Pat Nolan

Neurobehavioural Genetics

Career so far

PhD in Pharmacology, University College Dublin, Ireland
Postdoc in Harvard, Dept Molecular and Cellular Biology, Boston, MA. USA
Postdoc at U Penn, Philadelphia, PA. USA
MRC Harwell Institute, current position.

Can you explain what you do at MRC Harwell Institute?

Our research group at Harwell routinely use approaches focused on generating and characterising mouse models with behavioural deficits. This covers the use of null mutants, transgenics and mutants with ENU-induced point mutations. In concert with this, we use an extensive battery of behavioural screens to identify and characterise the mutants. This includes analysis of circadian wheel-running activity, immobility-defined sleep and light-responsiveness. We are constantly developing new ways of investigating mouse behaviour and, recently, this has included the development of methods to track group-housed social behaviours in the home cage over extended periods. As a complement to this work, we use a number of mechanistic studies to help explain what is happening at a molecular and cellular level in mutants.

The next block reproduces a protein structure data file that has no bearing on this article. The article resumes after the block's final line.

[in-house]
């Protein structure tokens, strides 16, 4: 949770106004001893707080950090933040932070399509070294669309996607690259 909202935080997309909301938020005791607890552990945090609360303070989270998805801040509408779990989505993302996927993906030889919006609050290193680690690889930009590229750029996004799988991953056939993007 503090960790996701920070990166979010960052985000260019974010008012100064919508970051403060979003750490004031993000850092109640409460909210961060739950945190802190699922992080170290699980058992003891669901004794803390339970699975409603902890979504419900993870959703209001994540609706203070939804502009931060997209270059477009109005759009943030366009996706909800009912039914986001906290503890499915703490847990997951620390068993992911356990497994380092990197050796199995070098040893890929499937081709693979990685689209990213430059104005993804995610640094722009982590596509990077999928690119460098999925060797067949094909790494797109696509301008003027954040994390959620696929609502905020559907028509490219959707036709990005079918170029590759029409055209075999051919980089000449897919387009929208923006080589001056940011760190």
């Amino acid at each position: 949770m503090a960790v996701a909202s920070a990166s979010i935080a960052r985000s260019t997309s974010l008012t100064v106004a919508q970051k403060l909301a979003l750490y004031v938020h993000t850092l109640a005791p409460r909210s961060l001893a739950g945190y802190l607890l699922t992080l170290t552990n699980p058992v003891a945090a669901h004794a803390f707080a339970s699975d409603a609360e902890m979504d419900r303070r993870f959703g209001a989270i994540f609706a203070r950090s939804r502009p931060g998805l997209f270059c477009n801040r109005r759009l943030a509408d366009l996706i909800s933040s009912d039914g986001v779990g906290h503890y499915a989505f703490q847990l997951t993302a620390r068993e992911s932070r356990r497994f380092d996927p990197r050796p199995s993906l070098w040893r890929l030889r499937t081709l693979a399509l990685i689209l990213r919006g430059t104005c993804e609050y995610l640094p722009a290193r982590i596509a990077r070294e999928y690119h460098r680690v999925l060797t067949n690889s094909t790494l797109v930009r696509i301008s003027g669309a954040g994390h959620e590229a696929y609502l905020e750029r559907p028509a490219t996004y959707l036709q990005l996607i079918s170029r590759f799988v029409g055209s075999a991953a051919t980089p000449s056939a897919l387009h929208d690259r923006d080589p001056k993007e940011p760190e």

What led you to choose a career in this field?

I’ve always been fascinated by the idea that our molecular make-up has an important role in influencing how we behave. During my early postdoctoral years I became familiar with the work of Seymour Benzer. Benzer and his group of postdocs and students had developed a number of interesting behavioural tests and they used these to identify behavioural mutants in Drosophila mutagenesis screens, including those affecting circadian rhythms and memory. This work has been a template for my own work in mouse neurogenetics.

What drives you? Has this changed over the years?

The opportunity to discover and share new genes and mechanisms underlying behaviour.

What has been your biggest breakthrough in research in the last 10 years?

Our recent major discovery has been in the identification of a new transcriptional axis in the suprachiasmatic nucleus driven by ZFHX3. ZFHX3 is important in establishing cell fate in the SCN but also has an important function in maintaining the correct levels of gene expression in adult SCN. If ZFHX3 is mutated, circadian rhythms can be substantially messed up!

What is your ultimate goal as a researcher? 

To continue to produce frontline research in neurogenetics that is respected and stands up to the peer review process.

Tell us something interesting about yourself

Even in my advanced years, I am still keen on checking out new music (anything really aside from Metal!). I check out live bands whenever I can. Otherwise, my time is taken up with beer, gardens, beer-gardens and a bit of casual biking.